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Polyfidelity

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Polyfidelity is a form of polyamorous group marriage wherein all members consider each other to be primary partners and agree to be sexual only with other members of this group. This term originated within the Kerista Village commune in San Francisco which practiced polyfidelity from 1971–1991. Kerista also expected all members of a polyfaithful group to be sexual with all other members (within bounds of their sexual orientations), but this aspect of polyfidelity is not always expected today.

Polyfaithful relationships are closed in the sense of closed and open marriages, in that partners agree not to be sexual outside the current members of the group. New members may generally be added to the group only by unanimous consensus of the existing members, or the group may not accept new members.

Previous to the Kerista Village experience, people would have likely called this arrangement "complex marriage"[1] or simply a "group marriage". Indeed, one might think of polyfidelity as being very much like monogamy except that it may include more than two people (and may or may not be open to adding new members). The broader term polyamory was coined later, in the early 1990s.

Advantages Edit

One commonly cited advantage of this form of polyamory is the ability to fluid bond among more than two people while maintaining relative safety regarding STDs, so long as any new members are sufficiently tested before fluid bonding with the group, and keep their commitments. This would have health advantages similar to monogamy, although risks rise somewhat with each person added. (Many polyamorists achieve similar goals through forming condom commitment or latex barrier circles whose members are fluid bonded only with each other and agree to use appropriate safer sex practices with anybody else, without the other restrictions of polyfidelity).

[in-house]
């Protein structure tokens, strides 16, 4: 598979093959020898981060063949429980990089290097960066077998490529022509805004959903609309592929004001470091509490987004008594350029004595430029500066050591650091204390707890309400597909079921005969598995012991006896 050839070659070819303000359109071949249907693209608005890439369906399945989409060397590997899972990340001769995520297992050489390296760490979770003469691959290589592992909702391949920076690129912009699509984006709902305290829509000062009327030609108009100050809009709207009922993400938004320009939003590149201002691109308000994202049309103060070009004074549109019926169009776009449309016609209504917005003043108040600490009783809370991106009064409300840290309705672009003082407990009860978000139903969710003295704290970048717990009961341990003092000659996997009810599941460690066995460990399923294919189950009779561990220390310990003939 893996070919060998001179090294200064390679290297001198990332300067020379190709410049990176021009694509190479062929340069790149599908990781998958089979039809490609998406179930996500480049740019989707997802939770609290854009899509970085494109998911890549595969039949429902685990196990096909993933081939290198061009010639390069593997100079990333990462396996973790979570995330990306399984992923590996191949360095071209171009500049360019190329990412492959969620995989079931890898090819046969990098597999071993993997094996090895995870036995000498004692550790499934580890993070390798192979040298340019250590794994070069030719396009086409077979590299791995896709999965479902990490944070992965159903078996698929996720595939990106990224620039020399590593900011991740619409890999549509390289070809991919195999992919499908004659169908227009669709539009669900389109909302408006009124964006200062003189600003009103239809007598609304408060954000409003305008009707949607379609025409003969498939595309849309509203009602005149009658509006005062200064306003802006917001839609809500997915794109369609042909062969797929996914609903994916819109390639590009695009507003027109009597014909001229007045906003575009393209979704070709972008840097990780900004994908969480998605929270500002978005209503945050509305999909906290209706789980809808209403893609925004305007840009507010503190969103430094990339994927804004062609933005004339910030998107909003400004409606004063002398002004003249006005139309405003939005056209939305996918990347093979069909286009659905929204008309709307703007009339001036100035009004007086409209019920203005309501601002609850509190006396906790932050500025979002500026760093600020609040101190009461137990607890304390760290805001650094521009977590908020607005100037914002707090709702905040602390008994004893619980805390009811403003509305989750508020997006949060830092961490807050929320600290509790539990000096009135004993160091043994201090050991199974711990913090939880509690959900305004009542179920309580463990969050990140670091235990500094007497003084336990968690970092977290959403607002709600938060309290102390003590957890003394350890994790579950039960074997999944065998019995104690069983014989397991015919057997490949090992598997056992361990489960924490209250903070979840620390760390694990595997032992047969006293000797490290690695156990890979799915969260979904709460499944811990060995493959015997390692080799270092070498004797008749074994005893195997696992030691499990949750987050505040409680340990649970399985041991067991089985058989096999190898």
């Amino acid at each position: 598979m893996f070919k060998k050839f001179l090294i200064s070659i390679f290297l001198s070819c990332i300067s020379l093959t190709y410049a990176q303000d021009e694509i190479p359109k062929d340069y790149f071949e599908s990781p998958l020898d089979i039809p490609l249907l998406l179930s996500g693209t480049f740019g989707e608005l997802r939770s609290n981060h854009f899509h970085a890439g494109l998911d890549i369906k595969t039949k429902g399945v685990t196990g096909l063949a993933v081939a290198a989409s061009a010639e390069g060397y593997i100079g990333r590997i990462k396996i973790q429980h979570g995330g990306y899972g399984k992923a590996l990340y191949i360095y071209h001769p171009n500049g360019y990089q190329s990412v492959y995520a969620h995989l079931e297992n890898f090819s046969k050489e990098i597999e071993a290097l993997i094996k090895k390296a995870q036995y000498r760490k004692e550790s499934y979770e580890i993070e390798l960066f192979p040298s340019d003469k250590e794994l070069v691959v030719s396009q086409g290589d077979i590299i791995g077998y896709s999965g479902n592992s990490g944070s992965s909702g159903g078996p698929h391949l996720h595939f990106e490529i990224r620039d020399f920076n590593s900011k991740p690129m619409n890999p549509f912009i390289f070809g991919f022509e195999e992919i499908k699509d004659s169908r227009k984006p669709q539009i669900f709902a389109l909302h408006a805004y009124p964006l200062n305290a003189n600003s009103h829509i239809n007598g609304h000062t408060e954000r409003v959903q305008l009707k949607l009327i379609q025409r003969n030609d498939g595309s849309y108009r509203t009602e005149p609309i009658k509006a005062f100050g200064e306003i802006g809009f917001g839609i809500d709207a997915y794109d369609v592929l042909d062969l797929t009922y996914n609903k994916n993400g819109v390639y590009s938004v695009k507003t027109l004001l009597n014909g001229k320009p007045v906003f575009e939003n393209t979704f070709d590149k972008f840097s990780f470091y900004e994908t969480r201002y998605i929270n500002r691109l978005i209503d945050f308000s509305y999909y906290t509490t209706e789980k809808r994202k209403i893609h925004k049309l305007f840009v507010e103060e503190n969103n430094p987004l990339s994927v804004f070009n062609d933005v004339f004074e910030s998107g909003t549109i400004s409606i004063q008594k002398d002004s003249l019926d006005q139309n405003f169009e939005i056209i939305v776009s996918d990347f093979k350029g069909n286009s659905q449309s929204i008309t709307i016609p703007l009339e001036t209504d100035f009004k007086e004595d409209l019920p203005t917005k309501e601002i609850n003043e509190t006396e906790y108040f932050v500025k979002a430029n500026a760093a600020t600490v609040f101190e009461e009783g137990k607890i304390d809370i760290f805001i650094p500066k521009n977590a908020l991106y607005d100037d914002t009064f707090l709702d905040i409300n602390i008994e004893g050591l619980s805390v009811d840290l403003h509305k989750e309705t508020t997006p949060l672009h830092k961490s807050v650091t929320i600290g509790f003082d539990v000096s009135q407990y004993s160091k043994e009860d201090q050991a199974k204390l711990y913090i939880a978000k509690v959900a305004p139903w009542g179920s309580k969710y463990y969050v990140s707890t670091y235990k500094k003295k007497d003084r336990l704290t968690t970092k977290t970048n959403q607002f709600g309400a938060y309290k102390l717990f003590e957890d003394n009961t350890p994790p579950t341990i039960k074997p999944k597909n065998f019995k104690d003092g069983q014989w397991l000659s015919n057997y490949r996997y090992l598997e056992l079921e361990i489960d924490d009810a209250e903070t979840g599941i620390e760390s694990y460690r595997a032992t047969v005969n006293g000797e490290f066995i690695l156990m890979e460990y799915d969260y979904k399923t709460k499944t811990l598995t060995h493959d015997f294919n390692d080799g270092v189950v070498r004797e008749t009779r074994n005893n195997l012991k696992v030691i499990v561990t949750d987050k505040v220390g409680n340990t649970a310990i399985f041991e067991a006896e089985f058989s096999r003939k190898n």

Others seek emotional safety from the relatively closed nature of the polyfaithful commitment.

Disadvantages Edit

Some polyamorists desire more flexibility than polyfidelity provides. For example open relationships do not restrict sexual and emotional bonding in these ways. Some polyamorists also report that it is difficult to find partners who are mutually compatible enough to form committed group marriages like polyfidelity.

Other usage Edit

In the book Lesbian Polyfidelity author Celeste West uses "polyfidelity" in much the same way that others use polyamory. This may represent independent coinage of the same term within a different community, and this usage is not common among polyamorists in general. West uses the term to emphasize the concept (common in polyamory) that one can be faithful to one's commitments without those commitments including sexual exclusivity.

See also Edit

External links Edit


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